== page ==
Craigslist Built a Brand

First of all, Craigslist is defined as an online community with many entities.  It is composed of internship, housing, erotic services, personals, services, community, gags, pets, for sale/barter/wanted, resumes, jobs and various other forum categories.  Originally, however, Craigslist served the San Francisco Bay area with the sole purpose of posting notices of social interests for software and Internet developers.  Eventually, as the word of mouth spread, Craigslist became what it is today- a multi-million dollar enterprise. 

In the early months of 1995, Craig Newmark founded Craigslist.  Between 1999 and 2007, the company experienced the majority of its growth and success.  Instead of listing in only one city in 1995, Craigslist took on nine more U.S. cities in 1999 and 2000.  Four more cities were added between 2001 and 2002, and fourteen additional cities in 2003.  By the time September 2007 rolled around, Craigslist had dramatically changed; it had then reached out to 450 cities in 50 countries.  Just like a logarithm in a math equation, Craigslist was exponentially growing.  Despite the continual expansion of the website, Craigslist still operates on a staff of 24 people at its headquarters in San Francisco’s Sunset District.   

Many people wonder how a classified ad website such as Craigslist generates money.  Craigslist’s CEO, Jim Buckmaster, told the UBS in December of 2006 that they have little interest in increasing their profit; their main focus and goal is to help subscribers and guests find jobs, housing, vehicles and dates.  In addition to this, the website claims that the majority of their revenue will go to charities.  To answer the question on how Craigslist makes money, it is mainly dependent on paid job ads in selective cities within the United States.  They charge $25 an ad for job listings in Portland, Oregon, Chicago, Washington D.C., Seattle, Boston, San Diego, New York, and Los Angeles.  For job listings in San Francisco, Craigslist charges $75.  Additionally, in November 2008, they issued a $5 fee for erotic services. 

So, just how popular is Craigslist?  For starters, the Craigslist website experiences over nine billion page views per month.  Because of this, it has been put as the 47th most popular site in the world and 9th most popular site in the United States.   Not only is it ranked as one of the most well-liked sites on the Internet in general, it is the number one leading classified service on the web.  There are over thirty million new classified ads and two million new job listings each month!  The financial and ownership information on Craigslist is widely unknown because the site’s executives keep it disclosed.  It is estimated, however, that in 2004, Craigslist’s revenue reached $10 million, $25 million in 2006 and possibly $150 million in 2007.  It has also been said that Craig Newmark owns the largest share of Craigslist but Jim Buckmaster owns the next biggest slice with eBay following last at around 25%.   

There are only a few things that can be attributed to Craigslist’s immense success, according to Craig Newmark.  He says that his site gives everyday people a voice and a sense of trust within the Craigslist community.  He believes that people will feel most comfortable when buying or selling a product or service on a website that allows for posting in an individual’s city.  Also, Craigslist is run on honest values and standards, wonderful customer service, and above all, simplicity.  Its plain format and simplistic design allow for a comfortable, inviting atmosphere for customers and visitors alike.  Also, Craigslist’s non-commercial nature entices people to post on the site, as well.  When Craig Newmark announced on his blog that eBay had purchased 25% of the company in August of 2004, many customers were afraid that it would eventually turn into an eBay-esque site.  However, to this day, Craigslist remains non-commercial (including no banner ads) to accommodate their customers.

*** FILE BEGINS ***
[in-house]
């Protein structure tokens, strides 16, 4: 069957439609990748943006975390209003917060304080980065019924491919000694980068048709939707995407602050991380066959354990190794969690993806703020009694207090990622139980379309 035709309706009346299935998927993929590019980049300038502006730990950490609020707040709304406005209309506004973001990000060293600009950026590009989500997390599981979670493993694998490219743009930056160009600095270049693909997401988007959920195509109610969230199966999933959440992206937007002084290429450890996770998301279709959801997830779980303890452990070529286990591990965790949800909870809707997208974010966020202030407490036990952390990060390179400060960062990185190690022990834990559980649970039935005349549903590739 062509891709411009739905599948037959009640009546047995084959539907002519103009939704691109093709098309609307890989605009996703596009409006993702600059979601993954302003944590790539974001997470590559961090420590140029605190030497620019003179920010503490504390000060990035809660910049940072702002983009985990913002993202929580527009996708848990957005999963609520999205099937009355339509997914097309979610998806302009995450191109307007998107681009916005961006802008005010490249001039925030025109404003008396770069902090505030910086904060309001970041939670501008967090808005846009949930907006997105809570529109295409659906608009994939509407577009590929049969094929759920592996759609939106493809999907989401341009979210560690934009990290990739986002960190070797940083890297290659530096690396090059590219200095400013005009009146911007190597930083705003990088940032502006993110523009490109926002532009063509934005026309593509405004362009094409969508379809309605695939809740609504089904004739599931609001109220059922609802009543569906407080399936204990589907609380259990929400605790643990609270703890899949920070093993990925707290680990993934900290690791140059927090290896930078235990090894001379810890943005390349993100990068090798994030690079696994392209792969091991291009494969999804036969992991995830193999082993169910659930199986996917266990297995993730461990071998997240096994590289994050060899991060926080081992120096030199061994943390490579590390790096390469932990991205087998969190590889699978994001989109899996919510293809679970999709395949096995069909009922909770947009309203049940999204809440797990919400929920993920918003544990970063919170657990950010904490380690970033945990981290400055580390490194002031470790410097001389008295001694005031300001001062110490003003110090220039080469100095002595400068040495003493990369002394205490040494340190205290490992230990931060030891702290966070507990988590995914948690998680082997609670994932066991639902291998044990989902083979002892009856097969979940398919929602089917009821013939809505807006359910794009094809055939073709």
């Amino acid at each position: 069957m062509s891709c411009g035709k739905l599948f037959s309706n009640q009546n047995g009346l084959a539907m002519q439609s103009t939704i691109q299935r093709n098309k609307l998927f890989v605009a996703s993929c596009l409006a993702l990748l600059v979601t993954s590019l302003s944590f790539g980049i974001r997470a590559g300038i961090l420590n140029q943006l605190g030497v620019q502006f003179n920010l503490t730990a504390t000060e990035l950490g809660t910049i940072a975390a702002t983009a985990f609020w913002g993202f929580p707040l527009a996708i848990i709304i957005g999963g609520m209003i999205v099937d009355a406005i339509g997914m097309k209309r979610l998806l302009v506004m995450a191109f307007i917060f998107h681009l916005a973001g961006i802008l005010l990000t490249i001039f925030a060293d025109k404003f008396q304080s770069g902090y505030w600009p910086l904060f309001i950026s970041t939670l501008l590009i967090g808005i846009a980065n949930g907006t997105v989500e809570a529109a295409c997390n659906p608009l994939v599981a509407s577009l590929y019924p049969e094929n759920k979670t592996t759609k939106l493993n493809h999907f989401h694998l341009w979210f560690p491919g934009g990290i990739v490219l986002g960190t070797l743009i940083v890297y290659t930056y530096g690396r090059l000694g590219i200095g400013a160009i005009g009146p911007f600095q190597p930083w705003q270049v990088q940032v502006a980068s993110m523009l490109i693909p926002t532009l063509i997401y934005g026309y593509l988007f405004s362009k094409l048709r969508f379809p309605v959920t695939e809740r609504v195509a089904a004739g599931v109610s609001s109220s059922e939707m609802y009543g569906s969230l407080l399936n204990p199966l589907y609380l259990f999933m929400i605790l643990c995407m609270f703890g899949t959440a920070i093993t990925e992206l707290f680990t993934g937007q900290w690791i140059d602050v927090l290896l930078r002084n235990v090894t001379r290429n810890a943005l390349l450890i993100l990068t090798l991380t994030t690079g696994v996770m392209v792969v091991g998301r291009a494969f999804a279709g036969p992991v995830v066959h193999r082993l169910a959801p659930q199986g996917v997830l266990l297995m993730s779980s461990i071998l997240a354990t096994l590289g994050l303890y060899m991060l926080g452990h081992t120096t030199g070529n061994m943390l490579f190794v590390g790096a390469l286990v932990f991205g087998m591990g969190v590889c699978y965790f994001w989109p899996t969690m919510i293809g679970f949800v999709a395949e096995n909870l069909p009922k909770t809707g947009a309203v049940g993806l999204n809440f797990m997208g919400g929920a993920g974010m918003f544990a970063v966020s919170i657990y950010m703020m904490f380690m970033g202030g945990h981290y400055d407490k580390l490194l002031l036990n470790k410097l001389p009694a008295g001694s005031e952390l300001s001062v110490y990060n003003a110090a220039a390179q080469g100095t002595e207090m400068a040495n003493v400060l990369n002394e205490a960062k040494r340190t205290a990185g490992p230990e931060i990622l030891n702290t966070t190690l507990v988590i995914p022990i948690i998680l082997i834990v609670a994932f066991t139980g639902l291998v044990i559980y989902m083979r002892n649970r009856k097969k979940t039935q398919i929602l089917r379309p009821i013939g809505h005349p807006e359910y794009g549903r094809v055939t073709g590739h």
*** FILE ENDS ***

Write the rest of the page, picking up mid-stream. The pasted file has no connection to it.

Despite all of the success and triumph that Craigslist has endured, there have been glitches, problems, criticisms, and lawsuits.  In 2002, Craigslist was sued because it put a disclaimer on ‘men seeking men,’ ‘erotic services,’ ‘casual encounters,’ and ‘rant and raves.’  Craigslist wanted to ensure that people under 18 did not have access to these sometimes explicit, adult-only pages.  However, there was not a disclaimer on ‘women seeking men,’ ‘men seeking women,’ or ‘women seeking women.’  This caused uproar with many customers and now, today, a disclaimer is put on every category in the personals section as well as other odds and ends categories.   

In February 2006, Craigslist was sued by Chicago Lawyers’ Committee for Civil Rights Under Law for supposedly allowing their users to post discriminatory housing ads in Chicago.  In September 2006, many websites alleged that Craigslist’s ‘Casual Encounters’ categories had been compromised by fraudulent ads to obtain personal information on people.  One of the most alarming scandalous situations came in September 2007 when a woman from Minneapolis pled guilty to running an underage prostitution business through Craigslist.  A Michigan woman was caught using Craigslist to hire a killer to murder a romantic rival in February 2008.  In April of this same year, a couple was convicted of placing an ad on Craigslist that invited the public to take items for a man’s home in Oregon in order to cover up their own burglary of his home.  Also in April, eBay sued Craigslist in order to “safeguard its four-year financial investment.”  They claimed that in January of that year, Craigslist execs diluted eBay’s economic potential by more than 10%.  Craigslist filed a countersuit on eBay in May 2008 that claimed eBay had damaged and caused possible harm to their “fair competition.”  In May 2008, a Vancouver, British Columbia couple attempted to sell their week-old baby on Craigslist but the duo claim that it was just a joke.  They are still being investigated.